Community conflict and controversy have molded the race for three seats on the Austintown Board of Education into one of the most heated general-election contests in the Mahoning Valley this fall.
Hot-button issues on the effectiveness of the large suburban district’s relatively liberal open-enrollment policy and on the quality of leadership from Superintendent Vincent Colaluca have divided the community sharply in recent years.
Those issues also should serve to galvanize high voter turnout in this largely sleepy election elsewhere in the Valley.
Each of the candidates in the race demonstrated a sincere commitment to the betterment of the school district. Each appeared before The Vindicator Editorial Board for endorsement consideration. They are:
Incumbent Kathy Mock, who is seeking her third term on the school board.
David Daichendt, chief operating officer and vice president of Micro Doctor, a computer services and networking company in Warren.
Omar Jadue, a nuclear engineering specialist for FirstEnergy.
Robin Krempasky, a retired teacher who spent 30 years in Austintown’s schools.
Don Sherwood, co-founder of Alcyon Wealth Partners, an independent financial advisory firm in Austintown.
Kimberly Smrek, a self-employed accountant.
After lengthy consideration, The Vindicator endorses Mock, Sherwood and Smrek.
‘FLIP THE BOARD’
Four of the candidates – Daichendt, Jadue, Krempasky and Sherwood – have been endorsed by a group called “Flip the Board.” It formed in opposition to the three-year extension to Colaluca’s contract last year despite community opposition, including a petition with 2,000 signatures against his rehiring. But of those four, only Daichendt and Krempasky have actively taken part in Facebook Q&As and a public forum sponsored by the group last month.
Daichendt presents himself as a “change candidate,” seeking to improve the “mismanaged” open-enrollment system in place. He also contends the district is overstaffed, communicates poorly with parents and the public and suffers a disconnect between the administration and staff over improving academic performance.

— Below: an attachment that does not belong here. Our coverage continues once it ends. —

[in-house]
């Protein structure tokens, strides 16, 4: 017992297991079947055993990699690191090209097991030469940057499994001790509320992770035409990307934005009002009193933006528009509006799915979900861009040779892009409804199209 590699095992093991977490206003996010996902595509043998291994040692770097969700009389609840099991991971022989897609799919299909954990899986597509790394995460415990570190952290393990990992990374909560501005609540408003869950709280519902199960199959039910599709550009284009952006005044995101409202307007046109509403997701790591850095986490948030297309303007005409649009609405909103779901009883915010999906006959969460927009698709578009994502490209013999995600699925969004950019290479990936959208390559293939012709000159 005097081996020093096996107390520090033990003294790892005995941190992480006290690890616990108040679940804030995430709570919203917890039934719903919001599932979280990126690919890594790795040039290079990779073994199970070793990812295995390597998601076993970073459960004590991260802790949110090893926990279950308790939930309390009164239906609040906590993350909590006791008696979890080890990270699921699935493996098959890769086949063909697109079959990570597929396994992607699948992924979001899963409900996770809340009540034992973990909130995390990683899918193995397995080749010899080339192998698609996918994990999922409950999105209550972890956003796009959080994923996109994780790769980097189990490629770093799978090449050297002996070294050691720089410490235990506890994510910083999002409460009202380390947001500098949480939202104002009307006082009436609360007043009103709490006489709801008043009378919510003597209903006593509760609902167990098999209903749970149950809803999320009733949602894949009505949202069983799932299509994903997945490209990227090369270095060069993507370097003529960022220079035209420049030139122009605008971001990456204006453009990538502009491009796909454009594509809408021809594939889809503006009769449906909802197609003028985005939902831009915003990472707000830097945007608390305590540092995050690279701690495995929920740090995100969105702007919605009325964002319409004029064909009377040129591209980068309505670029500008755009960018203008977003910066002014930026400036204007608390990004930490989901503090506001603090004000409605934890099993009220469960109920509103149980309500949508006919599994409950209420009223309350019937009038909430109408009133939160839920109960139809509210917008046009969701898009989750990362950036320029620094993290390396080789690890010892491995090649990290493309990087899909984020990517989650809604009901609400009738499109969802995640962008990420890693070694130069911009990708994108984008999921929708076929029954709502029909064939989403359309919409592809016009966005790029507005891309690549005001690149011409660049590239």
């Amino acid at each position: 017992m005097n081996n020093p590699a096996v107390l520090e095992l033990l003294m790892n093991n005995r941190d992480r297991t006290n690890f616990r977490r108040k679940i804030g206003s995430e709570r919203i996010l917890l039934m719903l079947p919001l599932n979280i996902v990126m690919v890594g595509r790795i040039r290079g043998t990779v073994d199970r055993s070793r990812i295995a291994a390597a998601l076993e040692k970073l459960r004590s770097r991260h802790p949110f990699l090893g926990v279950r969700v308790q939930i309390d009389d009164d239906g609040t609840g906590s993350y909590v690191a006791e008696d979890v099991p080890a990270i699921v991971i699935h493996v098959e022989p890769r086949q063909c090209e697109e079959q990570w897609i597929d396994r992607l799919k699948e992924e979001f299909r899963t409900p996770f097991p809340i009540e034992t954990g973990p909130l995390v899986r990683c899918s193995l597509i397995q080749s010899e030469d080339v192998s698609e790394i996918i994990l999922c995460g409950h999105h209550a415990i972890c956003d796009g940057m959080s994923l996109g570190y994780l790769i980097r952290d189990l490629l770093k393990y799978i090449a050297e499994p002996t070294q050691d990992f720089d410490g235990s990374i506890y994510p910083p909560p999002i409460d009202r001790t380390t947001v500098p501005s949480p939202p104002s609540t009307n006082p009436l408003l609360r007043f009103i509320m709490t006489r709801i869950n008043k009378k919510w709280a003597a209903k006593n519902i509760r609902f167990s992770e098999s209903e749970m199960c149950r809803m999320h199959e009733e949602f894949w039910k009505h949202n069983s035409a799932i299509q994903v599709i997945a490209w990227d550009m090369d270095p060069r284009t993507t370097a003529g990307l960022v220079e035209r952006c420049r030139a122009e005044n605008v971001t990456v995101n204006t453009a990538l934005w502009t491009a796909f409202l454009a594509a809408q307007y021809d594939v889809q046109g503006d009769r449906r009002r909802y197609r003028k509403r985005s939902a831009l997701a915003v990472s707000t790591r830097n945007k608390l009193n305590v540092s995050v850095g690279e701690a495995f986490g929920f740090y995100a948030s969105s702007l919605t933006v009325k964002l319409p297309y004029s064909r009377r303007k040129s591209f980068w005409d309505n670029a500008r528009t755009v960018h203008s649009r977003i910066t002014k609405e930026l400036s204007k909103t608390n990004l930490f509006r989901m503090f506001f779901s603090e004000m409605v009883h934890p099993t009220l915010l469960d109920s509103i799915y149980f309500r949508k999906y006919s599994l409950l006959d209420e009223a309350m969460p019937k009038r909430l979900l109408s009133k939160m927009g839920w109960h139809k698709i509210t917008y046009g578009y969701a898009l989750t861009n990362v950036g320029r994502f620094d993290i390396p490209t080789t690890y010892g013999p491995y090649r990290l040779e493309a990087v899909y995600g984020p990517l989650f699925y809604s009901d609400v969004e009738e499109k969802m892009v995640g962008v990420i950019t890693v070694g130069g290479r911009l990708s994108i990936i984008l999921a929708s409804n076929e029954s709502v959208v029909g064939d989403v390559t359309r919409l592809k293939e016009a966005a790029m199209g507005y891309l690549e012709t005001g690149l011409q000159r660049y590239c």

Krempasky shares some of the same platform goals. She also blames the open- enrollment policy, which has brought in 725 students from outside the district this school year, as part of the reason behind the flight of about 365 resident Austintown students this year to other districts.
Jadue told the Editorial Board he believes the open-enrollment policy needs to be thoroughly reviewed so that the board and community can make well-reasoned decisions on its future. He also said he would strive to build stronger community trust to overcome “many financial, organizational and morale challenges” in the district.
Among those three candidates, Jadue struck the Editorial Board as having the firmest footing in constructively moving the district ahead in the coming four years. Although we are not endorsing him, we’re confident the school district would be capably served if he were elected.
We choose instead to endorse the remaining challengers – Sherwood and Smrek – based on their longstanding involvement with the district and on their measured approaches to addressing the major hurdles confronting the district.
Smrek, who gained much knowledge in leadership posts on school-levy and bond- issue campaigns in the district, supports open enrollment. “It’s not going away; 80 percent of districts in the state have it,” she said. She added, however, that she would work to redefine the policies and procedures of the program to better serve all Austintown students.
Sherwood, who’s been active in the Austintown Touchdown Club for 15 years, shares many of the same goals as Smrek. They both seek to improve relationships between district staff and leadership, citing an unusually high rate of turnover among teaching staff in recent years.
We also endorse the incumbent Mock for her valuable experience in the post and for her record. She and her fellow board members did listen to the community in scaling back open enrollment this school year. She stands up for Superintendent Colaluca and his contract renewal because of the skills he brings to the post. “Vince is a good visionary person,” she said.
Others, including the Mentor Board of Education, found strong suits in him as well. The Mentor board had agreed to hire him as superintendent – until district residents learned of the emotional community opposition to him in Austintown.
Regardless of whom is elected Nov. 7, 2018 will be a challenging year for the new Austintown Board of Education. We believe that Mock, Sherwood and Smrek can best work cooperatively to meet and tackle those challenges.